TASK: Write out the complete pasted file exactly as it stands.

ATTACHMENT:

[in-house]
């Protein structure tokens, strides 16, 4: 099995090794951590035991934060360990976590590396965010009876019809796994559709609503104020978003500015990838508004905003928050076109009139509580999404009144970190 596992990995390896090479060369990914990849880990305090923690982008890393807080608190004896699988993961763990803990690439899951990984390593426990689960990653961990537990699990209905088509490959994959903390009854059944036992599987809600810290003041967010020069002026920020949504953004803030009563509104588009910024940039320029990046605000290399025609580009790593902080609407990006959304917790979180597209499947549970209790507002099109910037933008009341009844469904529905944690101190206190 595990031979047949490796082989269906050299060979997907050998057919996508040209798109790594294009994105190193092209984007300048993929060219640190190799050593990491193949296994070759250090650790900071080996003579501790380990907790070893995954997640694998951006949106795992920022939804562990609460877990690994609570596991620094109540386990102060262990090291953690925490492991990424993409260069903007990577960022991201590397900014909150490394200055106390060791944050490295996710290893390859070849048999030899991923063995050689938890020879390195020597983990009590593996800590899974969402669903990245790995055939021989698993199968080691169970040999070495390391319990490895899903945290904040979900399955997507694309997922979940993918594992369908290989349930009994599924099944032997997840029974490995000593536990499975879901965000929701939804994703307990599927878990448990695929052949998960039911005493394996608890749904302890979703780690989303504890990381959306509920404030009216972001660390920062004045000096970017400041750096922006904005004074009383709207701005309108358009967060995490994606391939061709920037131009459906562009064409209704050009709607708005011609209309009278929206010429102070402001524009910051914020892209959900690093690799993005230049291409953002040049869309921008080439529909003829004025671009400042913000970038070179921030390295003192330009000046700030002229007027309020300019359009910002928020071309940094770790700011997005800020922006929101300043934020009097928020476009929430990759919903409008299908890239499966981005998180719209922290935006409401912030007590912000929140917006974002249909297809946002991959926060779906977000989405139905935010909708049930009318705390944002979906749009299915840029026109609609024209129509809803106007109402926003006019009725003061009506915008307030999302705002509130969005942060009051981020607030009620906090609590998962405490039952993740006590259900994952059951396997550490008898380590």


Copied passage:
[in-house]
């Protein structure tokens, strides 16, 4: 099995090794951590035991934060360990976590590396965010009876019809796994559709609503104020978003500015990838508004905003928050076109009139509580999404009144970190 596992990995390896090479060369990914990849880990305090923690982008890393807080608190004896699988993961763990803990690439899951990984390593426990689960990653961990537990699990209905088509490959994959903390009854059944036992599987809600810290003041967010020069002026920020949504953004803030009563509104588009910024940039320029990046605000290399025609580009790593902080609407990006959304917790979180597209499947549970209790507002099109910037933008009341009844469904529905944690101190206190 595990031979047949490796082989269906050299060979997907050998057919996508040209798109790594294009994105190193092209984007300048993929060219640190190799050593990491193949296994070759250090650790900071080996003579501790380990907790070893995954997640694998951006949106795992920022939804562990609460877990690994609570596991620094109540386990102060262990090291953690925490492991990424993409260069903007990577960022991201590397900014909150490394200055106390060791944050490295996710290893390859070849048999030899991923063995050689938890020879390195020597983990009590593996800590899974969402669903990245790995055939021989698993199968080691169970040999070495390391319990490895899903945290904040979900399955997507694309997922979940993918594992369908290989349930009994599924099944032997997840029974490995000593536990499975879901965000929701939804994703307990599927878990448990695929052949998960039911005493394996608890749904302890979703780690989303504890990381959306509920404030009216972001660390920062004045000096970017400041750096922006904005004074009383709207701005309108358009967060995490994606391939061709920037131009459906562009064409209704050009709607708005011609209309009278929206010429102070402001524009910051914020892209959900690093690799993005230049291409953002040049869309921008080439529909003829004025671009400042913000970038070179921030390295003192330009000046700030002229007027309020300019359009910002928020071309940094770790700011997005800020922006929101300043934020009097928020476009929430990759919903409008299908890239499966981005998180719209922290935006409401912030007590912000929140917006974002249909297809946002991959926060779906977000989405139905935010909708049930009318705390944002979906749009299915840029026109609609024209129509809803106007109402926003006019009725003061009506915008307030999302705002509130969005942060009051981020607030009620906090609590998962405490039952993740006590259900994952059951396997550490008898380590």